Music and Lyrics by Matthew Gurren and James Campodonico
Directed by Michael Bello
Reviewed by Joseph Verlezza
Theatre Reviews Limited
I assume that there are times when audiences just want to go to the theater and see a good old fashioned musical comedy since there is a constant flow of revivals opening on Broadway to satisfy that urge. There is certainly room amongst the cutting edge subject matter and new music genres that keep creeping onto the scene for a new classic romantic comedy with good structure, a decent dramatic arc to the plot and a score where you actually might find yourself leaving the theater humming a tune. Strong belting solos, dynamic duets, harmonizing trios, exuberant ensembles and the good old chorus of singers and dancers that give life to the exhausting production number are just a few things that can assure a success. You need wait no longer if you happen to catch the new musical “What Do Critics Know?” being presented as part of NYMF at the Alice Griffin Theater. The book by a young Matthew Gurren is a testament that a solid book for a romantic comedy, albeit set in a past decade, can still captivate and entertain. The music and lyrics by Mr. Gurren and James Campodonico are classic and varied, visiting several different styles which serve and support the characters and situations that arise. The lyrics work most of the time and are simple and smart, move the plot forward and integrate into the story easily.
The capsulated plot is about a Broadway composer that is having a run of shows that are being panned by the critics and has hit rock bottom. His wish is that the critics have to write a musical for Broadway and fall prey to the critics themselves. Not to complicate things I will only say the critics are blackmailed and his wish comes true. Of course there is a happy ending, or I should say a few. Quite a bit, and I mean a lot happens in between the lines and all is in the greatest innocent fun. Even if you don’t like this type of show there are times that you cannot help but laugh out loud at some of the silly antics.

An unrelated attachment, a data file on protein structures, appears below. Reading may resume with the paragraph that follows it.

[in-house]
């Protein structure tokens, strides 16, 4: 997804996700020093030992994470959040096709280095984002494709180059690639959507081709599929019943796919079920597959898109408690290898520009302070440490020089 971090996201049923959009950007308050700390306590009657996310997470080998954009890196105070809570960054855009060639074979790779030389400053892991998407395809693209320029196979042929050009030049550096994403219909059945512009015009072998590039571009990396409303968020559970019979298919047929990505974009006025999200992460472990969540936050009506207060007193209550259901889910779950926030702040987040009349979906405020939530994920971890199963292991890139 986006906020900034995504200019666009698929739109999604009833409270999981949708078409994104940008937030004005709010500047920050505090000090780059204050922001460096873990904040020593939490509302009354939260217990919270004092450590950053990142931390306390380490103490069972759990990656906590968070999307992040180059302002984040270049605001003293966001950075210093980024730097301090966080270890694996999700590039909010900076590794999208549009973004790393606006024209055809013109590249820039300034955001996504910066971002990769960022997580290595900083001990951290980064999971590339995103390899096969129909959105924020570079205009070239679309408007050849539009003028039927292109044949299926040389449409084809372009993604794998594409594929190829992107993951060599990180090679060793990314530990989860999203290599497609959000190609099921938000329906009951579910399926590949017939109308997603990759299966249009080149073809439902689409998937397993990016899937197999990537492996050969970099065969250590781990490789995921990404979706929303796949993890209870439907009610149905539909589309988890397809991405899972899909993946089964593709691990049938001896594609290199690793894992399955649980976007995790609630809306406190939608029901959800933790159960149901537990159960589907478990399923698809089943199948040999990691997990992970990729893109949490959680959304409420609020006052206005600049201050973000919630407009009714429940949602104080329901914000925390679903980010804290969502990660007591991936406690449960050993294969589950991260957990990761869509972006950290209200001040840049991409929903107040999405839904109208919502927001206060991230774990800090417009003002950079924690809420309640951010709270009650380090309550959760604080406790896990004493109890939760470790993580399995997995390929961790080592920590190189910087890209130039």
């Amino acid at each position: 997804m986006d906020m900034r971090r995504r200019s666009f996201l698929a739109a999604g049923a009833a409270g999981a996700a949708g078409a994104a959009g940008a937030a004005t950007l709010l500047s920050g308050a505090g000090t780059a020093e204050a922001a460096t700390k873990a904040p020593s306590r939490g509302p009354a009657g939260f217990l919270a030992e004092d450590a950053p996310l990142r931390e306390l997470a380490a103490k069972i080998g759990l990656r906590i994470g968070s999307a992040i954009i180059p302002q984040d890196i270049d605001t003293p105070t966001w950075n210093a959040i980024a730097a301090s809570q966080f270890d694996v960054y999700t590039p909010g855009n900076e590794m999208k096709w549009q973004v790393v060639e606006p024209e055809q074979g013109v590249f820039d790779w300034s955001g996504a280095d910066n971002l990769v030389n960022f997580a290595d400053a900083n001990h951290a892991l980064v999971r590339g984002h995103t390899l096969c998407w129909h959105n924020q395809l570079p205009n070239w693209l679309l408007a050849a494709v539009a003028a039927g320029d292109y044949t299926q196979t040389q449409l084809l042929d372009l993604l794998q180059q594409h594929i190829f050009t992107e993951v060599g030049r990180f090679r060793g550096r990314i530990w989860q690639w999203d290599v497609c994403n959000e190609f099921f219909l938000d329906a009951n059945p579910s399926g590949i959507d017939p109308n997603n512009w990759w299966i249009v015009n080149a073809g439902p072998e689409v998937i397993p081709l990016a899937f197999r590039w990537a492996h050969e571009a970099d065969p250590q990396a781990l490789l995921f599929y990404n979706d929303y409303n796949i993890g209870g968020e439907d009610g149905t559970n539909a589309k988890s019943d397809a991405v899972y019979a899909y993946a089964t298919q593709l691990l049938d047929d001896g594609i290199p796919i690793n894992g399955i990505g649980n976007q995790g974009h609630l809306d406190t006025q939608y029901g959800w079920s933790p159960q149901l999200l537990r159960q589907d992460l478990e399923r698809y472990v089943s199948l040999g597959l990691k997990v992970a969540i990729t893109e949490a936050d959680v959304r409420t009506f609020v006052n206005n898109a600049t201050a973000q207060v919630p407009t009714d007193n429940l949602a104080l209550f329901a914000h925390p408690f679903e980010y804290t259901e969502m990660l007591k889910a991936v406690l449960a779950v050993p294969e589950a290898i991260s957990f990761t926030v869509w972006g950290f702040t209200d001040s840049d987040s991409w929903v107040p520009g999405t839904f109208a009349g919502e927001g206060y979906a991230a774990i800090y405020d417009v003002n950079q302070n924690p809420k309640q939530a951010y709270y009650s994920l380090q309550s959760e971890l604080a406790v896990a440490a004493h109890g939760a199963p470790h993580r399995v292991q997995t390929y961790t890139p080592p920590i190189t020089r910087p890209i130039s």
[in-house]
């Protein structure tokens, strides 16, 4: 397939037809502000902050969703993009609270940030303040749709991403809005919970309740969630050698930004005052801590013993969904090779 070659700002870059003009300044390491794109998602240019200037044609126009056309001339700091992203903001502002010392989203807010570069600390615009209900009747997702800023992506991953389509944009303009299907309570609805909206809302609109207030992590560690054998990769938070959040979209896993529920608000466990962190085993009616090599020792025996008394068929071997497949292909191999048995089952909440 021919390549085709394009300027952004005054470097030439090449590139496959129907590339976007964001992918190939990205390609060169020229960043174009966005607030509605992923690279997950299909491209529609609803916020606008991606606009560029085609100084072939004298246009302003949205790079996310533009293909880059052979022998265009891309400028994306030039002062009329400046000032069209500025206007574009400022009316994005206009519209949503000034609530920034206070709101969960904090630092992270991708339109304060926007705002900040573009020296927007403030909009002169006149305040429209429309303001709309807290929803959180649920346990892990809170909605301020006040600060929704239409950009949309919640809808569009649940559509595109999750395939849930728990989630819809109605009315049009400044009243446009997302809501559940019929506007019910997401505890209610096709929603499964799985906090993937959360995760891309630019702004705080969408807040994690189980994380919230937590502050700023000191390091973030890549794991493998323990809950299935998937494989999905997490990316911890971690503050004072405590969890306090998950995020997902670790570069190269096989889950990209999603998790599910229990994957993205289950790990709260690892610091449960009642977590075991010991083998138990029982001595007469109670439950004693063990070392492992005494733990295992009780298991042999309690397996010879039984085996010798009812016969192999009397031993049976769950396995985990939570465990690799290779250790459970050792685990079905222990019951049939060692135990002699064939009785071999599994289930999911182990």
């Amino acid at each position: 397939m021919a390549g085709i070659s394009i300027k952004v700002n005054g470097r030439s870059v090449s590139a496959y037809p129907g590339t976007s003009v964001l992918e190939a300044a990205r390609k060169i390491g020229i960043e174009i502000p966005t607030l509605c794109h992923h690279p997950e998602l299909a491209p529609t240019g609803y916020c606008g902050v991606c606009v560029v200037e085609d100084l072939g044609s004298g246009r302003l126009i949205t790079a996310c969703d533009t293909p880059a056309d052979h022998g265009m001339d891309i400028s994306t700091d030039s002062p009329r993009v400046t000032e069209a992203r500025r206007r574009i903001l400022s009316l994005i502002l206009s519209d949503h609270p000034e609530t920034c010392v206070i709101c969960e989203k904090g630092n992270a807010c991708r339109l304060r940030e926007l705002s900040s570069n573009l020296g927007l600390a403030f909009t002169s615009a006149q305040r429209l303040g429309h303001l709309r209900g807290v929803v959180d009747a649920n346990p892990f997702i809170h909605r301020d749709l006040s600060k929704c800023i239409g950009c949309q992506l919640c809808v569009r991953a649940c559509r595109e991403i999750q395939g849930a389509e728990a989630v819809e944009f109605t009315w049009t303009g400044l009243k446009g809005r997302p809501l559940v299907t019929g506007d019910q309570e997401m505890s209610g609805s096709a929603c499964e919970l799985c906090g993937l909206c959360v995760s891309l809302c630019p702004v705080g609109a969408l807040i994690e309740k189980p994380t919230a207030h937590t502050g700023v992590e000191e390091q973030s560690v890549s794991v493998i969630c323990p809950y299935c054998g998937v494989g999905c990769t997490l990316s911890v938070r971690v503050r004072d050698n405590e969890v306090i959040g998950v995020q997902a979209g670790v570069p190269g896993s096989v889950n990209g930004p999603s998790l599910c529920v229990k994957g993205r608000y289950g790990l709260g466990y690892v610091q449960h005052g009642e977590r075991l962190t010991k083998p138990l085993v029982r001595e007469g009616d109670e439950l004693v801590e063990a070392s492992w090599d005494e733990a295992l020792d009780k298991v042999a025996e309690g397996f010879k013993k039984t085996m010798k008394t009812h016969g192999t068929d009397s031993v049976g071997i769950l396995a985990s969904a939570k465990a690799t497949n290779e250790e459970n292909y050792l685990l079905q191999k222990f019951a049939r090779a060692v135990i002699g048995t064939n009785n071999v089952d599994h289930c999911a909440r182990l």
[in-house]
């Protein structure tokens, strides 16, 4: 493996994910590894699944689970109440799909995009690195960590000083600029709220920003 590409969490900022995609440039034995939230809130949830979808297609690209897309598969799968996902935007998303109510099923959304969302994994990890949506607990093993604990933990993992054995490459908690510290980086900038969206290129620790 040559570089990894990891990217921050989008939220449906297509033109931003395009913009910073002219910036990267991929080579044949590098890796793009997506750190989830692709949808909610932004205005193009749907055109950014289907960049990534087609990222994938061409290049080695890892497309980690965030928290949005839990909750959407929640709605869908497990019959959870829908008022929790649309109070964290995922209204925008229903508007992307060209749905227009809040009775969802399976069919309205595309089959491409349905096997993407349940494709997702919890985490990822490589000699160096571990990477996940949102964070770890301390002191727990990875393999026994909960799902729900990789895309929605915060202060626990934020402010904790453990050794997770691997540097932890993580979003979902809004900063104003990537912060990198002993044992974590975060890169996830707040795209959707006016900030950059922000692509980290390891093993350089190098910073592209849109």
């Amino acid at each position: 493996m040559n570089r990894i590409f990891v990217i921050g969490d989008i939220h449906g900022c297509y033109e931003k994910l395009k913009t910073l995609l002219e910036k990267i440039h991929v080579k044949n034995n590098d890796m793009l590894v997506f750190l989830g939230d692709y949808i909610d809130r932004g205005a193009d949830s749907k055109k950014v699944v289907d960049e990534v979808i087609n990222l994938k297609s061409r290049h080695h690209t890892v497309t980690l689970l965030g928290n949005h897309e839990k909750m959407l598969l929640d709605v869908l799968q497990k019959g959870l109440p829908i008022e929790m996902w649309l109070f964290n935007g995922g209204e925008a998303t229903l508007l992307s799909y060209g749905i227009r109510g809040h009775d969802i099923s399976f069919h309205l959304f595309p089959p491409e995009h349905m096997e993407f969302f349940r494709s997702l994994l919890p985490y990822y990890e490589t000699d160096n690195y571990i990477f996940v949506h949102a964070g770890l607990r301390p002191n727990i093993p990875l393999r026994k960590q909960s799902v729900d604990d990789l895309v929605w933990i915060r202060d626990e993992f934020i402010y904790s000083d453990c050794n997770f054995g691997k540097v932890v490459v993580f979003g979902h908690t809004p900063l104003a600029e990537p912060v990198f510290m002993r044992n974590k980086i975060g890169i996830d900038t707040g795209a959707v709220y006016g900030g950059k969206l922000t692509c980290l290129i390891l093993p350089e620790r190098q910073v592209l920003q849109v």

The cast is ever so solid and understands so well what they need to do and what they can do to make this production work. Characters are well defined, three dimensional and emotionally connected to the material and they tend to be a bit stereotypical but that element disappears quickly as you get caught up in the amusing capers. Yes the plot is predictable but what sometimes what is more important is the journey not the destination.
Chris Gleim gives a clear, innocent and noble portrayal of defeated playwright Nathan, with a pure tenor and wholesome look. As Dahlia, Sarah Stevens is delightful as a love interest and ineluctable understudy, demonstrating strong vocal ability. As the critics, Ryan Knowles, Mary Mossberg and Prescott Seymour are absolutely perfect, fully immersed in their characters, with great comic flair, solid vocals and just the right amount of emotional depth to make an audience fall in love with them. Ms. Mossberg is a vocal powerhouse and turns in a good dramatic transition in Act two, although a bit more subtlety could enhance the performance. There is nothing that can describe the antics of Shakespeare and Bach, played respectively by Bruce Ribold and Jason Fleck, as they boldly roll in to save the day. They are both hysterical.
Mind you this show is not perfect and that is to be expected. Something that occurs often, the second act needs work. It drags just a bit because Act one seems to be so structurally sturdy. Also after some great musical numbers the finale needs to be more robust and rousing, more of a celebration. I am sure with continued commitment to this project and some alterations, it will overcome any hurdles and only improve.